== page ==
Now this is when Jesus was walking with the two disciples, doesn’t even give their names, to the village of Emmaus. Luke 24:29: “But they constrained Him, saying, ‘Stay with us, for it is toward evening, and the day is declining.’ And He entered in as if to stay with them.” What do you mean ‘toward evening, the day is far spent’? This is when they arrived in Emmaus. Let’s understand something about the sunrise and sunset at this time of the year. In the spring of the year around Passover time the length of the day portion is approximately twelve hours and the night is approximately twelve hours. So this means that sunrise is about six in the morning and sunset is about six in the evening. So the day is far spent and it is late. It would have to be approximately 4:30 at this time, because three o’clock is not far spent.

Those of us who keep the Sabbath understand when we are looking at our activities and looking at the setting of the sun, at three o’clock in the afternoon none of us pay much attention to the sun going down. We know it’s about three o’clock. But about 4-4:30, then we know the day is far spent and the Sabbath is coming on. So this also confirms another thing. They reckoned the days from evening to evening. So the key thing here and is important to remember is this: The first day of the week ends at sundown and the second day of the week begins. That becomes a very critical thing.

Let’s go back and let’s pick up the account here beginning in v 13 and we’ll come all the way through the rest of Luke 24 and we will see the time. We will be able to understand exactly what happened and we will be able to pretty well figure out the time and the setting and we’re going to see why I said never on a Sunday, maybe on a Monday.

Verse 13: “And behold, on the same day, two of them [disciples] were going to a village called Emmaus, which was about sixty furlongs from Jerusalem.... [Now that is 7-1/2 miles. Now if you’re walking and you’re a good walker, you can cover 2-1/2-3 miles an hour. So let’s just say 2-1/2 miles. That means this trip took them three hours. We know that they arrived somewhere around 4:30, so that backs up and puts the time approximately 12:30. So however long it took from 9-10 in the morning until about 12:30 for Jesus to ascend to the Father, be accepted of the Father, and all the ritual and all the ceremony that went on there, and the angels rejoicing, and so forth. And Jesus presenting Himself as a sacrifice, as the Lamb of God, for the sins of the whole world.

So, He comes back down to the earth now and He meets the two disciples and they’re going to the village of Emmaus, 7-1/2 miles away.

Verse 14: “And they were talking with one another about all the things that had taken place…. [That’s important to remember, because when we come to the term ‘the third day’ that’s including all the things: the setting of the guard, the sealing of the tomb.]

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…And it came to pass, as they were talking and reasoning, that Jesus Himself drew near and went with them…. [He was able to appear in a little bit different form. Here He comes and He’s walking with them.] …But their eyes were restrained, so that they did not know Him. And He said to them, ‘What are these words that you are exchanging with one another as you walk, and why are you downcast in countenance?’ Then the one named Cleopas... [So it names at least one of them.] ...answered and said to Him, ‘Are You only traveling through Jerusalem, and have not known of the things that have happened in these days?’ And He said to them, ‘What things?’ And they said to Him, ‘The things concerning Jesus the Nazarean, a man Who was a prophet, Who was mighty in deed and word before God and all the people; and how the chief priests and our rulers delivered Him up to the judgment of death, and crucified Him. And we were hoping that He was the one Who would redeem Israel.…’” (vs 14-21),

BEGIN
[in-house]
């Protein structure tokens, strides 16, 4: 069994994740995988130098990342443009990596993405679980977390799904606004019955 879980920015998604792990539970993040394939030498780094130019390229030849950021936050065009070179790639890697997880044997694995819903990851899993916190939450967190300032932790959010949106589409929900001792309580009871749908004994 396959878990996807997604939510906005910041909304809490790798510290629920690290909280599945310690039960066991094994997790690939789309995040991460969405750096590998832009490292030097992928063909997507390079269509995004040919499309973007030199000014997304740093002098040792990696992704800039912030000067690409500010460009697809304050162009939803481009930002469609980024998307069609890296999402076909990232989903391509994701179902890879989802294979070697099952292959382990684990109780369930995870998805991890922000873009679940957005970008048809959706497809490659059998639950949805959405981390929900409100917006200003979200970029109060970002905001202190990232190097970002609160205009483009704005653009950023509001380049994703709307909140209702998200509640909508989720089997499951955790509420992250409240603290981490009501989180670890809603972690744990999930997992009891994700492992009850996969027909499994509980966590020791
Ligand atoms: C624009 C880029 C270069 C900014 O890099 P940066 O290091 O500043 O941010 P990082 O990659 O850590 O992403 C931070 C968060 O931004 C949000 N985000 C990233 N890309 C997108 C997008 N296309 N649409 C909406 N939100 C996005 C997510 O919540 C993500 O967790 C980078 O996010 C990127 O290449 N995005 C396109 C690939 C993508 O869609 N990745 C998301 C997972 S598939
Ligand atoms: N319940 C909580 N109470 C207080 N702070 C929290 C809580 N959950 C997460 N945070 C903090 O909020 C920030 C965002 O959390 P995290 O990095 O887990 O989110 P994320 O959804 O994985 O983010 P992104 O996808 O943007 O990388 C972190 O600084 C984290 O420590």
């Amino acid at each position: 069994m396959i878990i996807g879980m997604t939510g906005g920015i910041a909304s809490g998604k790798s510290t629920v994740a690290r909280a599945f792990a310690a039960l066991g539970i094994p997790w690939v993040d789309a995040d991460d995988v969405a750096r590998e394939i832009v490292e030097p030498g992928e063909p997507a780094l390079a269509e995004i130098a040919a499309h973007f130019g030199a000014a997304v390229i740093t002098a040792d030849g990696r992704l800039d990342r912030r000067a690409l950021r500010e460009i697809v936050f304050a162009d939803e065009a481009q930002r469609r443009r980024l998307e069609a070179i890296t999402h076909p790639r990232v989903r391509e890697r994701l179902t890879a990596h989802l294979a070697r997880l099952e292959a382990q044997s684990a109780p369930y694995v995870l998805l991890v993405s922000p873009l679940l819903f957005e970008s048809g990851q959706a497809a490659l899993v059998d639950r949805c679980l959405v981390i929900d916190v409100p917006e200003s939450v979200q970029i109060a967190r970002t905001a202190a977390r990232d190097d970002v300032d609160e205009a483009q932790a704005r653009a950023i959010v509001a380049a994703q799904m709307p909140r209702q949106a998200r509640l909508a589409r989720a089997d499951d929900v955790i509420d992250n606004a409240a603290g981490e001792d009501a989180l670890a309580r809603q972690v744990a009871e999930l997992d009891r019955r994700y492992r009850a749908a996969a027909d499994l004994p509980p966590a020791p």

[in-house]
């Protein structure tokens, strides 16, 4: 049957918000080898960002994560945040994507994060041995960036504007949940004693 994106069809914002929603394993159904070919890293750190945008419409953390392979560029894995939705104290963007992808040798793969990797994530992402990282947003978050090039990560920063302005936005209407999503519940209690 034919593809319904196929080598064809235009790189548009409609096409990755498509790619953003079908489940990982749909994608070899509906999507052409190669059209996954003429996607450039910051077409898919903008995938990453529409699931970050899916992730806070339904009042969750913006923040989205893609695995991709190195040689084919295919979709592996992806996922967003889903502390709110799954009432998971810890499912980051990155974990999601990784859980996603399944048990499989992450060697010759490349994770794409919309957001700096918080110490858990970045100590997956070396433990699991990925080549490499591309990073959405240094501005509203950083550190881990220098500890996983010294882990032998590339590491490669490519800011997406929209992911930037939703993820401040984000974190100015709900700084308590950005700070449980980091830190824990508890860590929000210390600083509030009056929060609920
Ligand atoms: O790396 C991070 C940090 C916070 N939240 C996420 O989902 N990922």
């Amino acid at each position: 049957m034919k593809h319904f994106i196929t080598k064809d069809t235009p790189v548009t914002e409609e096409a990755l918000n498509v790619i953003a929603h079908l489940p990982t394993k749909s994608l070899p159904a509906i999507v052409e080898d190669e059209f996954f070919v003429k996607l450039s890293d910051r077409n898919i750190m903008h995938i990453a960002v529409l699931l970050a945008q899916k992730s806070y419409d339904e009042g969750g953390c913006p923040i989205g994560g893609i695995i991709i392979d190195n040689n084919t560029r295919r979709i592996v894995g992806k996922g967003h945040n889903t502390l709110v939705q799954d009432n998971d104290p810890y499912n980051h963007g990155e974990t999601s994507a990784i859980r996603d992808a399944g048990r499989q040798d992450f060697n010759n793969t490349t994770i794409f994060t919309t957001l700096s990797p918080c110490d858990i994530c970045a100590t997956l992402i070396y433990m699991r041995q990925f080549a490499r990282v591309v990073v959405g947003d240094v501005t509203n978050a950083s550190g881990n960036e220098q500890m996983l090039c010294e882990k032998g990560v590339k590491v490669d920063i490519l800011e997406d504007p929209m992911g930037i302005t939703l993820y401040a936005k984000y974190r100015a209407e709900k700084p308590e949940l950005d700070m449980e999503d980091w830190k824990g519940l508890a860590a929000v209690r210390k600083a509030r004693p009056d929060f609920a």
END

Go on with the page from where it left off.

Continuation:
Now the disciples were looking for a political solution to the captive state of Judea at that time to deliver them out of that and restore the kingdom to Israel. So they didn’t understand any of the prophecies. We’ll see that again a little later on.

“‘...But besides all these things, as of today, the third day has already passed... [Sunday, Sabbath, Friday—that’s the third day. Has nothing to do with the third day of Jesus rising from the dead. But this is the third day:] ...since these things took place. And also, certain women from among us astonished us, after they went to the tomb early; for when they did not find His body, they came to us, declaring that they had indeed seen a vision of angels, who said, “He is living.”.... [Now we’re going to understand something here about how we are to believe. Because if we get a message from a true angel, we are to believe it.] ...And some of those with us went to the tomb and found it exactly as the women had said, but they did not see Him.’ Then He said to them, ‘O foolish and slow of heart to believe in all that the prophets have spoken!’” (vs 21-25).

Now let’s understand something here. When we know the Truth, we are to believe it. And, of course, how many times did Jesus tell the disciples that this would happen? Quite a few times when you read the Gospel account. Verse 26: “‘Was it not necessary for the Christ to suffer these things, and to enter into His glory?’.... [right while they were walking along]: ...And beginning with Moses, and from all the prophets, He interpreted to them all things concerning Himself in all the Scriptures” (vs 26-27). So that’s why it’s very likely that this whole journey to Emmaus took three hours.